But with EBITDA too, you must be careful because there are a lot of expenses which may be out of the seller's control, which ultimately get added to a PnL post acquisition. We're very careful, but if we're going to use EBITDA as a measure for the earnout, it's not really EBITDA at the end of the day. It's an adjusted margin for purposes of the earnout that strips out a lot of expenses that we don't think are something that the target can manage, and we want to avoid that dispute as much as they do.
When you do enough of them and do them right, you can see the benefit of using them. We've had a lot of successful earnouts where they've really been pushed to achieve that growth. They've received the full payout and we feel great giving it to them. If they're hitting that earnout and you structure the KPIs in such a way, you won't get into a dispute.
And there's been lessons learned along the way. For example, we've structured deals where there was a dispute because we did include more expenses ultimately, that the target argued were not within their control, and it led to a dispute. But we've learned our lessons there, and I have found more success as a result going forward.
Making earnouts successful
Avoid those things that make them difficult. Be really thoughtful about what those KPIs are, are they aligning incentives? You don't want incentives to be misaligned. Maybe a good example of this is that if you're acquiring a target and you want the leader of that business to take on a bigger leadership role that's beyond just the scope of what their business is that we're acquiring.
They are going to be the lead for the entire Midwest, for example, then you can't just structure an earnout that is on just their small piece of the business. You may not even be able to track it that way, but you don't want them to be solely focused on just the numbers that they impact their earnout and not the bigger picture and the growth of the entire Midwest market.
Oftentimes, what we'll do in that case is a combiner now where we're combining our legacy business with their business and then putting together growth thresholds based off of that so that they're frequently indifferent in terms of where the revenue's coming from. They're incentivized to grow it in either place because it's all going to add to their earn out contribution metrics.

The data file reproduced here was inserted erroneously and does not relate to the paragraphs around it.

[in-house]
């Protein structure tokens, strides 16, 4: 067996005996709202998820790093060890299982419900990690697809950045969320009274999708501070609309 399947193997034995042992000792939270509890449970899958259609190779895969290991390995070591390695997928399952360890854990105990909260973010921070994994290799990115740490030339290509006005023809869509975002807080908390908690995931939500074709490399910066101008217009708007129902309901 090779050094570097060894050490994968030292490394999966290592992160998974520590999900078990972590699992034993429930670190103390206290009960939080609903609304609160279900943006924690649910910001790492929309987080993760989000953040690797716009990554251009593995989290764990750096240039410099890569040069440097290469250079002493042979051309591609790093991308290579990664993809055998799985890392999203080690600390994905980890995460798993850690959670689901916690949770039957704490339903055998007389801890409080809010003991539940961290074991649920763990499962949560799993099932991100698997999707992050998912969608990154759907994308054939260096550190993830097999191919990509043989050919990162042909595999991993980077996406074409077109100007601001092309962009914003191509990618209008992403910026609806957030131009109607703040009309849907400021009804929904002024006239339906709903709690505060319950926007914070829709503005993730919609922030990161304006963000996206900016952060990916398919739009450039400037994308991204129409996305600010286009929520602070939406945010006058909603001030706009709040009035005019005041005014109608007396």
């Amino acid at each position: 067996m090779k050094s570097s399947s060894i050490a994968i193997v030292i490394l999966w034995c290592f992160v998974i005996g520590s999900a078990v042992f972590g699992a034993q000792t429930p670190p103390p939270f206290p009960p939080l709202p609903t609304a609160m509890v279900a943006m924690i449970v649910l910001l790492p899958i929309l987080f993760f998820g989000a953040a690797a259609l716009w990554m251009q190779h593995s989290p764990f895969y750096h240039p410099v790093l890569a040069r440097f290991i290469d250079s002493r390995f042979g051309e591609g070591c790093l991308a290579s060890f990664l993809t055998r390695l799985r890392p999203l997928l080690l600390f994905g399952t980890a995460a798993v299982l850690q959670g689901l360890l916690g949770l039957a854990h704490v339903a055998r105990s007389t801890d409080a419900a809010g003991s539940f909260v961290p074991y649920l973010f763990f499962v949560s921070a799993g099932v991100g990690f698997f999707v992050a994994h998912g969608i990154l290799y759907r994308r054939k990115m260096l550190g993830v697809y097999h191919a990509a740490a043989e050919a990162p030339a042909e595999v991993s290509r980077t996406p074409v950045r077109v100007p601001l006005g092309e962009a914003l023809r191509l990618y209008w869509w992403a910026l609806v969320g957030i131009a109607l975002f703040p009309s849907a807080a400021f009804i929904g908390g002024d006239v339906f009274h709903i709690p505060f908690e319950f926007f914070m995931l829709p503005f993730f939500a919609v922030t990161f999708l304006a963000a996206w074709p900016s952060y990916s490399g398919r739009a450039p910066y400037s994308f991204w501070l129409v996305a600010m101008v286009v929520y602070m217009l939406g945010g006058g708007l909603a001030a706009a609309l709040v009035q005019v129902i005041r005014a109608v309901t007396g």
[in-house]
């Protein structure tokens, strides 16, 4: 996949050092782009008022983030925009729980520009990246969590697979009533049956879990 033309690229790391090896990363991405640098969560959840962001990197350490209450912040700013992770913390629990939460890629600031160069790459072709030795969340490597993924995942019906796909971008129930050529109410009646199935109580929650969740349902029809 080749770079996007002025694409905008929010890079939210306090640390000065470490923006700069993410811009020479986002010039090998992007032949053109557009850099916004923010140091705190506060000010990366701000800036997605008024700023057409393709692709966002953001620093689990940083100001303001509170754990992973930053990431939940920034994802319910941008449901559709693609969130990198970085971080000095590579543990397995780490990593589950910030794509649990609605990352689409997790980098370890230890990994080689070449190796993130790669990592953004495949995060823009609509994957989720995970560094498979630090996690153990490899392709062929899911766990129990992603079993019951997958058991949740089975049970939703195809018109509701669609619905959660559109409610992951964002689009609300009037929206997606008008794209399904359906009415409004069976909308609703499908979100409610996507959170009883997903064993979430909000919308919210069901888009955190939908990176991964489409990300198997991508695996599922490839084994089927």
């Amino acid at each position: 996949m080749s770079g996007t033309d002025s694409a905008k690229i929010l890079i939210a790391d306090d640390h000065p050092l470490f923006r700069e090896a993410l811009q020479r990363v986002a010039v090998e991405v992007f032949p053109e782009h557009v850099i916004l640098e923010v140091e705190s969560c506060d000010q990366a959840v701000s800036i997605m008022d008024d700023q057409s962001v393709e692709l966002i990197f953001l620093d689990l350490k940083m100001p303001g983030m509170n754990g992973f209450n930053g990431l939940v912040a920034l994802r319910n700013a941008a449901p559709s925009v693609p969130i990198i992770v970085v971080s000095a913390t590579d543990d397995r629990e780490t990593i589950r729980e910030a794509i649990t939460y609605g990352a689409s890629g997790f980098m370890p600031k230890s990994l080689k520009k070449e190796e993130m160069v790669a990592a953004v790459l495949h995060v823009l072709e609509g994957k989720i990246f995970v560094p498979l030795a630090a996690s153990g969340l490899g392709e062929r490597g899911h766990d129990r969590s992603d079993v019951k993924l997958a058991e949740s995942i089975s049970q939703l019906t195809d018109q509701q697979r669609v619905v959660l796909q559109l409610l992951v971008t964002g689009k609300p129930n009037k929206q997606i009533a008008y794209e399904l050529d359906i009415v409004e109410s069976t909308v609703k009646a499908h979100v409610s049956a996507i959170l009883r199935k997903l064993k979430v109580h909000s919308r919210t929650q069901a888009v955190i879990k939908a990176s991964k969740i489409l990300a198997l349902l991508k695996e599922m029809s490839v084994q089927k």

Don't make them overly complex. I've seen some crazy math written around earnouts. The simpler you can keep them that ultimately align incentives appropriately, and you're avoiding silly things that could be disputed, like expenses that are completely out of their control, then you could really have a successful earnout as a result.
Retention with smaller companies
I don't know if it's easier or harder. It's a similar type of mechanism. I would say that it's more to a certain extent. I just put a little bit more weight in it when it's a smaller company, because typically if it's a smaller company, the talent is going to be a little bit more concentrated. They will probably have a smaller bench of talent, someone that could kind of step in and take up the leadership mantle.
The consequences of having a principal leave that is driving the bulk of the business in a smaller deal, it just may be less of an engine where the impact to the value could be much more significant. So it just takes us to a heightened focus on smaller deals.
Best practices to retain people
I'm going to put money aside here because that's the low-hanging fruit. An obvious one is making sure you're identifying the correct pool and setting an appropriate carrot of dollars aside if they aren't equity holders. But first off, make them feel very included in the new culture.
Make them comfortable that it will not be an immediate disruption to the culture they hold dear. It's just that it's going to be different. And show them all the reasons why the company's culture is excellent, and help them understand the benefits of that.
You don't want them to feel like they're on an island. You want to make them feel included and a part of the team. And that starts with a very clear integration plan.
- Working closely with your HR team to set up kickoff meetings
- Day one, having a huddle with the newly acquired team
- Getting them in a room and giving all the presentations
All of that goes a long way. You need to start off on the right foot, emphasizing the opportunity for growth. When you're at a smaller company, especially a company that's just maybe focused in one specific area of commercial real estate, there's a lot fewer avenues for growth.
JLL has so many different opportunities and paths you can go internally, and I think that's incredibly exciting to most individuals that come on board with us via acquisition.
And, lastly, at the risk of stating the obvious, don't screw up payroll and benefits. That's numero uno on any integration checklist, and we've always done a great job of that, but I've certainly heard horror stories in the industry of that not going well on day one. Talk about a way to start off on the bad foot, that's a good way to do it.